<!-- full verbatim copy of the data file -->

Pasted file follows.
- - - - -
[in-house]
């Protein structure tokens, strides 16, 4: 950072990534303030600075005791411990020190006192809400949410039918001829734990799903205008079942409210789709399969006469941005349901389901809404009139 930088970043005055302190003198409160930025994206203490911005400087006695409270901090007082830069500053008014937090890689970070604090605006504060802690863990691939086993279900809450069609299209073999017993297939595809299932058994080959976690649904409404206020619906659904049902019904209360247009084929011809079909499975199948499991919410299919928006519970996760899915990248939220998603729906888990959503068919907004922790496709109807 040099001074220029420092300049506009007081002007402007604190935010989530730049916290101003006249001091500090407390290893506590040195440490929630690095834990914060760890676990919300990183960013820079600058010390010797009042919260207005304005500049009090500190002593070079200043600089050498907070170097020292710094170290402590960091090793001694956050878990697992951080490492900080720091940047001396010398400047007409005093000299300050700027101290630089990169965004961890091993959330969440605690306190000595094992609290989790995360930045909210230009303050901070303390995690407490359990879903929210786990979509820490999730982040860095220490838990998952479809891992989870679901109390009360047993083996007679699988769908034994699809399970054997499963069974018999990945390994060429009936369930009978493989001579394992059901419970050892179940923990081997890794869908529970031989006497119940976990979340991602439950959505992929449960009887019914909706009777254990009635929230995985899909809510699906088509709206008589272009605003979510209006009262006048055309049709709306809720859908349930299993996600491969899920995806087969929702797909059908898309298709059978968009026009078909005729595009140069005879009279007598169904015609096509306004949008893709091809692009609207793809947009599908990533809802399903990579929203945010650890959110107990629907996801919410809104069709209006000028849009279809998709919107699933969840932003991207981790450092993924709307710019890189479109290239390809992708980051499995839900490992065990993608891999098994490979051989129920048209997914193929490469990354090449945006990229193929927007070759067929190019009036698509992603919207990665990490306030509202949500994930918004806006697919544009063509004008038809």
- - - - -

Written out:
[in-house]
């Protein structure tokens, strides 16, 4: 950072990534303030600075005791411990020190006192809400949410039918001829734990799903205008079942409210789709399969006469941005349901389901809404009139 930088970043005055302190003198409160930025994206203490911005400087006695409270901090007082830069500053008014937090890689970070604090605006504060802690863990691939086993279900809450069609299209073999017993297939595809299932058994080959976690649904409404206020619906659904049902019904209360247009084929011809079909499975199948499991919410299919928006519970996760899915990248939220998603729906888990959503068919907004922790496709109807 040099001074220029420092300049506009007081002007402007604190935010989530730049916290101003006249001091500090407390290893506590040195440490929630690095834990914060760890676990919300990183960013820079600058010390010797009042919260207005304005500049009090500190002593070079200043600089050498907070170097020292710094170290402590960091090793001694956050878990697992951080490492900080720091940047001396010398400047007409005093000299300050700027101290630089990169965004961890091993959330969440605690306190000595094992609290989790995360930045909210230009303050901070303390995690407490359990879903929210786990979509820490999730982040860095220490838990998952479809891992989870679901109390009360047993083996007679699988769908034994699809399970054997499963069974018999990945390994060429009936369930009978493989001579394992059901419970050892179940923990081997890794869908529970031989006497119940976990979340991602439950959505992929449960009887019914909706009777254990009635929230995985899909809510699906088509709206008589272009605003979510209006009262006048055309049709709306809720859908349930299993996600491969899920995806087969929702797909059908898309298709059978968009026009078909005729595009140069005879009279007598169904015609096509306004949008893709091809692009609207793809947009599908990533809802399903990579929203945010650890959110107990629907996801919410809104069709209006000028849009279809998709919107699933969840932003991207981790450092993924709307710019890189479109290239390809992708980051499995839900490992065990993608891999098994490979051989129920048209997914193929490469990354090449945006990229193929927007070759067929190019009036698509992603919207990665990490306030509202949500994930918004806006697919544009063509004008038809």